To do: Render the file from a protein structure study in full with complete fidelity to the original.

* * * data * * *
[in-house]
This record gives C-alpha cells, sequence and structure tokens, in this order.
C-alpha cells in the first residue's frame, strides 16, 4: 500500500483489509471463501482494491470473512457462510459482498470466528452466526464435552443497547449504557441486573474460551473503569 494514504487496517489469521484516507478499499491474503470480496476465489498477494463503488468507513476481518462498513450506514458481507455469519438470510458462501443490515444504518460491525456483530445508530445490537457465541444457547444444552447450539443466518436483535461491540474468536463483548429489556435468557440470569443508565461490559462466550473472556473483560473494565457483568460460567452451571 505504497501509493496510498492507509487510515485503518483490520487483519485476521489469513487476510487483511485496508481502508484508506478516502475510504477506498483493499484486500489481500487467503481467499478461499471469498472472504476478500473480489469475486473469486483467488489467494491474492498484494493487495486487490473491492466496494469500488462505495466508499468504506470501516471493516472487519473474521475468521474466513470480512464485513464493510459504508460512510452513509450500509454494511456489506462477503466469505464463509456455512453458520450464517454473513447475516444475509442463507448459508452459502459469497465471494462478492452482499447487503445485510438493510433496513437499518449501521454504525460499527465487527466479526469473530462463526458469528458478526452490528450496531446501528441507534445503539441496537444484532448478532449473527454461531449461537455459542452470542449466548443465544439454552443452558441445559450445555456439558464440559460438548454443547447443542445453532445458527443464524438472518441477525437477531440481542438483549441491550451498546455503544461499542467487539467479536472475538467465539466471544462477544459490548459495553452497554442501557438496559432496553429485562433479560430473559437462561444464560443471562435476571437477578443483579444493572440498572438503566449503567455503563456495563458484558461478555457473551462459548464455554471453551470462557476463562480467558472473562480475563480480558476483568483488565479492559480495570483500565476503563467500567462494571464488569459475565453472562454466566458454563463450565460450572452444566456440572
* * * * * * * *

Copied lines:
[in-house]
This record gives C-alpha cells, sequence and structure tokens, in this order.
C-alpha cells in the first residue's frame, strides 16, 4: 500500500483489509471463501482494491470473512457462510459482498470466528452466526464435552443497547449504557441486573474460551473503569 494514504487496517489469521484516507478499499491474503470480496476465489498477494463503488468507513476481518462498513450506514458481507455469519438470510458462501443490515444504518460491525456483530445508530445490537457465541444457547444444552447450539443466518436483535461491540474468536463483548429489556435468557440470569443508565461490559462466550473472556473483560473494565457483568460460567452451571 505504497501509493496510498492507509487510515485503518483490520487483519485476521489469513487476510487483511485496508481502508484508506478516502475510504477506498483493499484486500489481500487467503481467499478461499471469498472472504476478500473480489469475486473469486483467488489467494491474492498484494493487495486487490473491492466496494469500488462505495466508499468504506470501516471493516472487519473474521475468521474466513470480512464485513464493510459504508460512510452513509450500509454494511456489506462477503466469505464463509456455512453458520450464517454473513447475516444475509442463507448459508452459502459469497465471494462478492452482499447487503445485510438493510433496513437499518449501521454504525460499527465487527466479526469473530462463526458469528458478526452490528450496531446501528441507534445503539441496537444484532448478532449473527454461531449461537455459542452470542449466548443465544439454552443452558441445559450445555456439558464440559460438548454443547447443542445453532445458527443464524438472518441477525437477531440481542438483549441491550451498546455503544461499542467487539467479536472475538467465539466471544462477544459490548459495553452497554442501557438496559432496553429485562433479560430473559437462561444464560443471562435476571437477578443483579444493572440498572438503566449503567455503563456495563458484558461478555457473551462459548464455554471453551470462557476463562480467558472473562480475563480480558476483568483488565479492559480495570483500565476503563467500567462494571464488569459475565453472562454466566458454563463450565460450572452444566456440572